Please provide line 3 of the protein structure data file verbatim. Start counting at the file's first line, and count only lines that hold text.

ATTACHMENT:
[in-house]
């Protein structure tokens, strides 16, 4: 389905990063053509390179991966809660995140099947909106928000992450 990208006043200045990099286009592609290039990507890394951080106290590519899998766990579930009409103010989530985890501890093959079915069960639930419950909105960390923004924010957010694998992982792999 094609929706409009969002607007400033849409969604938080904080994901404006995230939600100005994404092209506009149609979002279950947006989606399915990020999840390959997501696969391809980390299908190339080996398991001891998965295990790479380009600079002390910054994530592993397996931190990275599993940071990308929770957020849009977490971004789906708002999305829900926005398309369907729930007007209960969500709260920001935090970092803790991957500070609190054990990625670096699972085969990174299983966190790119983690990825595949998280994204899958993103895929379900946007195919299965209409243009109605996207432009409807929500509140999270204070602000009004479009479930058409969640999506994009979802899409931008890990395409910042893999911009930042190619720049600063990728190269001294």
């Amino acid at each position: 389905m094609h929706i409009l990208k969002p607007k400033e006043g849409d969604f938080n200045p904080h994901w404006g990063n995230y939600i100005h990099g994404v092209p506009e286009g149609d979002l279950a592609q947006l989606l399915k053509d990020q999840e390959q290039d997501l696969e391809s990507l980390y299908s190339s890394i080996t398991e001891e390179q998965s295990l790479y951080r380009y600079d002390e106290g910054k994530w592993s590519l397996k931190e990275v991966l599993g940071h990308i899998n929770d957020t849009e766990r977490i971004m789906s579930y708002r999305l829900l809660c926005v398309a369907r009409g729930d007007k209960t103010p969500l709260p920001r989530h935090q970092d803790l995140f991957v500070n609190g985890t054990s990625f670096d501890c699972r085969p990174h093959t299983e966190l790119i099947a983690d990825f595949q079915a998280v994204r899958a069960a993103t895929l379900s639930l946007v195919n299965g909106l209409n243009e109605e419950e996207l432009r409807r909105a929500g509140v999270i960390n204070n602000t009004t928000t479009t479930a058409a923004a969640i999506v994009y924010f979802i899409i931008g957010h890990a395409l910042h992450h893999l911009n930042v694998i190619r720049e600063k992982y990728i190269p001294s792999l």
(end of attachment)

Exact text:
């Amino acid at each position: 389905m094609h929706i409009l990208k969002p607007k400033e006043g849409d969604f938080n200045p904080h994901w404006g990063n995230y939600i100005h990099g994404v092209p506009e286009g149609d979002l279950a592609q947006l989606l399915k053509d990020q999840e390959q290039d997501l696969e391809s990507l980390y299908s190339s890394i080996t398991e001891e390179q998965s295990l790479y951080r380009y600079d002390e106290g910054k994530w592993s590519l397996k931190e990275v991966l599993g940071h990308i899998n929770d957020t849009e766990r977490i971004m789906s579930y708002r999305l829900l809660c926005v398309a369907r009409g729930d007007k209960t103010p969500l709260p920001r989530h935090q970092d803790l995140f991957v500070n609190g985890t054990s990625f670096d501890c699972r085969p990174h093959t299983e966190l790119i099947a983690d990825f595949q079915a998280v994204r899958a069960a993103t895929l379900s639930l946007v195919n299965g909106l209409n243009e109605e419950e996207l432009r409807r909105a929500g509140v999270i960390n204070n602000t009004t928000t479009t479930a058409a923004a969640i999506v994009y924010f979802i899409i931008g957010h890990a395409l910042h992450h893999l911009n930042v694998i190619r720049e600063k992982y990728i190269p001294s792999l």